Home»Sports & Outdoor»Alaskan National Park Crowns Fattest Bear After Fat Bear Week 2018

Alaskan National Park Crowns Fattest Bear After Fat Bear Week 2018

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Let’s talk about bears. Huge, lumbering beasts that look cuddly and cute, but are also, pound for pound, one of the most deadly apex predators on the planet. They are big and they eat a lot.

In Alaska’s Katmai National Park and Reserve, they claim to have the largest population of brown bears in the world. Somewhere around 2,200 of them. In order to bear such a hungry population, Katmai has huge and closely concentrated natural sources of food. Bears aren’t particularly fond of trekking long distances to find food, so this park is a pretty good spot for them.

“By and large, if you’re gonna be a bear, Katmai National Park is a good place to be one. The access to food resources allows these bears to be some of the biggest in the world,” said park ranger Andrew LaValle after noting some record-breaking salmon runs swimming through the park over the past couple years.

Human beings eat a lot of meat, with 2018 consumption projections reaching beyond 200 hundred pounds per year. That’s such child’s play to the bears at Katmai that four years ago the park started an annual fattest bear competition. Endearingly called Fat Bear Week, it starts with 12 bears who are remarkably robust and voting via social media slims down the competition until the fattest bear is crowned.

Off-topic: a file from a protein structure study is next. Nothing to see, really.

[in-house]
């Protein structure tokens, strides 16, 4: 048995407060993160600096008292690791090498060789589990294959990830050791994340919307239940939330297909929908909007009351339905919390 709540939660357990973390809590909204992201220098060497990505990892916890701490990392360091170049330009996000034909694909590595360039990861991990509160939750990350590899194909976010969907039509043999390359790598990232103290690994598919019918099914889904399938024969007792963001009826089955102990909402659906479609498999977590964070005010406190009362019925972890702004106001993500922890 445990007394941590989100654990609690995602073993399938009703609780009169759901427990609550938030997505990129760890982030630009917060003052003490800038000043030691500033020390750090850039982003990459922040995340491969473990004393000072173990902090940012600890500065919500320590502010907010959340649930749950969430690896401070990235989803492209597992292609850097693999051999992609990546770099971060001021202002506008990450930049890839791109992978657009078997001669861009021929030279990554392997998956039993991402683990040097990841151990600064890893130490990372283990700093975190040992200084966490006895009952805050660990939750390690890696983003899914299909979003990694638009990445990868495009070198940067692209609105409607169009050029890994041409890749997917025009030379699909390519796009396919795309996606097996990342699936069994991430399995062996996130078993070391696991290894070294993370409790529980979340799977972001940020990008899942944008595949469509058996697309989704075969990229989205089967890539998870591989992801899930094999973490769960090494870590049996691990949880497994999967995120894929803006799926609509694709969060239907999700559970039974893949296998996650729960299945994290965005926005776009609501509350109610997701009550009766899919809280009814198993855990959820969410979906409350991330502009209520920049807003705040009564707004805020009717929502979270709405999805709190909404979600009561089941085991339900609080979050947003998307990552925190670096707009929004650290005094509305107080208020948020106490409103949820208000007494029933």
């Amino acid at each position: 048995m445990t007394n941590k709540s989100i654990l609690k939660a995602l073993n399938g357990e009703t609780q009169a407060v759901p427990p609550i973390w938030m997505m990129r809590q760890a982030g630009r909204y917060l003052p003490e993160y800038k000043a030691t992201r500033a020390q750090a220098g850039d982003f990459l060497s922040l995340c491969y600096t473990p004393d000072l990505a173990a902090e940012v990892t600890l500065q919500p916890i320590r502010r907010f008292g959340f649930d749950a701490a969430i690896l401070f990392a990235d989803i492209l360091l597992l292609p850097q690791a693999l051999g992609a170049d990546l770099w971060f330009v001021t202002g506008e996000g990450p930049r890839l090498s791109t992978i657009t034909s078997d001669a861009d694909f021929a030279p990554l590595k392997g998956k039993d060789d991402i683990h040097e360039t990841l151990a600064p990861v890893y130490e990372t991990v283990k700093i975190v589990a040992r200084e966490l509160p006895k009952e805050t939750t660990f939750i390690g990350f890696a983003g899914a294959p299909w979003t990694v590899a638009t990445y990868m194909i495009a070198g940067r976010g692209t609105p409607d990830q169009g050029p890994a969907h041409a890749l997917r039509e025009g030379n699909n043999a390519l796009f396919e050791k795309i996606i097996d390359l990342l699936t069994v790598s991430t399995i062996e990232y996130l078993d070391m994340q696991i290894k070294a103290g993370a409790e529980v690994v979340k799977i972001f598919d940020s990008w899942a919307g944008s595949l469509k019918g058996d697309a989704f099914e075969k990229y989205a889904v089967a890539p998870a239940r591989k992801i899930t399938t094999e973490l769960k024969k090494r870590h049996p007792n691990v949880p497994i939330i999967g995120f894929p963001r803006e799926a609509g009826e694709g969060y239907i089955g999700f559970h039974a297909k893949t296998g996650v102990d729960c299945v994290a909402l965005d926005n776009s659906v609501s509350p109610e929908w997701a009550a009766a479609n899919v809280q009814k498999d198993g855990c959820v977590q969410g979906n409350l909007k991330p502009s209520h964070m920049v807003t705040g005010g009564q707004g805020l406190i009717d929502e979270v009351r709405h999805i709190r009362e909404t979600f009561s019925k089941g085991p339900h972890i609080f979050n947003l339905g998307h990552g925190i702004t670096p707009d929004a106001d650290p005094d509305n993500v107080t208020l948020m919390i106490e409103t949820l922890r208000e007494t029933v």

Before you decry them for body-shaming bears, the competition is meant to be fun while educating people on the intense conditions bears live through. After hibernation, bears lose one-third of their body weight. Then, they only have a few months to regain all that mass — and then some — to ensure they survive winter hibernation. Bears don’t have the luxury that one out of ten of us who rent temperature controlled storage is afforded. They hibernate in the best places they can find, which, in Alaska, are still harsh winter environments. So right now, they’re in crunch time as the temperatures get colder. And these bears are beefy to behold.

The two finalists, known as Bear 409 Beadnose and Bear 747, were the champions of chunk, but a winner still needed to be crowned. They don’t actually have the bears step on scales or anything, but best estimates put both of them over 1,000 pounds. A human being carrying 10-kilogram box puts 180 kilograms of force on the spine; meanwhile, Bear 747 was so large that his belly hung mere inches from the ground, his spine bearing weight so hefty we’re not shocked he walked around as minimally as possible. Similarly sized, Bear 409 is also currently fond of sitting and moving around very little.

When the votes were tallied, Bear 409 was crowned the fattest bear. A lady-bear who had raised four multiple birth litters of cubs, Bear 409 was the crowd favorite, winning against Bear 747 by a margin of nearly 4,000 likes on Facebook.

“Her radiant rolls were deemed by the voting public to be this year’s most fabulous flab. Our chubby champ has a few more weeks to chow down on lingering salmon carcasses before she heads up the mountains to dig herself a den and savor her victory,” the national park posted on Facebook.

Congratulations Bear 409. Grab a few final bites and enjoy your lengthy nap. You’ve earned it.

Image Source: Katmai National Park & Reserve

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